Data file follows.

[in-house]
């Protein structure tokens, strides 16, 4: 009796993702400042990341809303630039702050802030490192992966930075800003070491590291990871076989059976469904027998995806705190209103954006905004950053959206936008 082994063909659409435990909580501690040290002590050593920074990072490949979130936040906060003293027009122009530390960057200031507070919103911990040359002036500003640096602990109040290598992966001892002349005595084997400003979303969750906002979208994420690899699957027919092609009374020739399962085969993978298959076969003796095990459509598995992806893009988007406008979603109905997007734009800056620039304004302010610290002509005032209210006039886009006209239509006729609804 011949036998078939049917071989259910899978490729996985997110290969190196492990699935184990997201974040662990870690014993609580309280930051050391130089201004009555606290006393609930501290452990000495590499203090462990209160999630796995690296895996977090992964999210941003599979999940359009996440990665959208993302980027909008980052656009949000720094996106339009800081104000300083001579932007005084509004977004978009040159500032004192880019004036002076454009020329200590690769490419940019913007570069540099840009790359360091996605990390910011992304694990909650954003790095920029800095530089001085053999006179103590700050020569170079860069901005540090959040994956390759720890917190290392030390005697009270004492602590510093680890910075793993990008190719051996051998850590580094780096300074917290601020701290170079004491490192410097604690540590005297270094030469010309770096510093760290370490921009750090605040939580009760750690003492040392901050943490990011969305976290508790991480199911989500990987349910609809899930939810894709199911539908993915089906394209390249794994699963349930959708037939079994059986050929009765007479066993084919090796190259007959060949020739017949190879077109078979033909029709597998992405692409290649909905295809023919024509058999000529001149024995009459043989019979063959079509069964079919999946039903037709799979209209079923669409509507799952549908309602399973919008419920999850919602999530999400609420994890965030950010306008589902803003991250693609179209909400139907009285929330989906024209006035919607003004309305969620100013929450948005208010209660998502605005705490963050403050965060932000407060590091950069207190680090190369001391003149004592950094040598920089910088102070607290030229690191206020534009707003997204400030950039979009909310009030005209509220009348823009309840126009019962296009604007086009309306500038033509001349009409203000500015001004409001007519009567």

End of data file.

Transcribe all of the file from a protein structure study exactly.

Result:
[in-house]
């Protein structure tokens, strides 16, 4: 009796993702400042990341809303630039702050802030490192992966930075800003070491590291990871076989059976469904027998995806705190209103954006905004950053959206936008 082994063909659409435990909580501690040290002590050593920074990072490949979130936040906060003293027009122009530390960057200031507070919103911990040359002036500003640096602990109040290598992966001892002349005595084997400003979303969750906002979208994420690899699957027919092609009374020739399962085969993978298959076969003796095990459509598995992806893009988007406008979603109905997007734009800056620039304004302010610290002509005032209210006039886009006209239509006729609804 011949036998078939049917071989259910899978490729996985997110290969190196492990699935184990997201974040662990870690014993609580309280930051050391130089201004009555606290006393609930501290452990000495590499203090462990209160999630796995690296895996977090992964999210941003599979999940359009996440990665959208993302980027909008980052656009949000720094996106339009800081104000300083001579932007005084509004977004978009040159500032004192880019004036002076454009020329200590690769490419940019913007570069540099840009790359360091996605990390910011992304694990909650954003790095920029800095530089001085053999006179103590700050020569170079860069901005540090959040994956390759720890917190290392030390005697009270004492602590510093680890910075793993990008190719051996051998850590580094780096300074917290601020701290170079004491490192410097604690540590005297270094030469010309770096510093760290370490921009750090605040939580009760750690003492040392901050943490990011969305976290508790991480199911989500990987349910609809899930939810894709199911539908993915089906394209390249794994699963349930959708037939079994059986050929009765007479066993084919090796190259007959060949020739017949190879077109078979033909029709597998992405692409290649909905295809023919024509058999000529001149024995009459043989019979063959079509069964079919999946039903037709799979209209079923669409509507799952549908309602399973919008419920999850919602999530999400609420994890965030950010306008589902803003991250693609179209909400139907009285929330989906024209006035919607003004309305969620100013929450948005208010209660998502605005705490963050403050965060932000407060590091950069207190680090190369001391003149004592950094040598920089910088102070607290030229690191206020534009707003997204400030950039979009909310009030005209509220009348823009309840126009019962296009604007086009309306500038033509001349009409203000500015001004409001007519009567």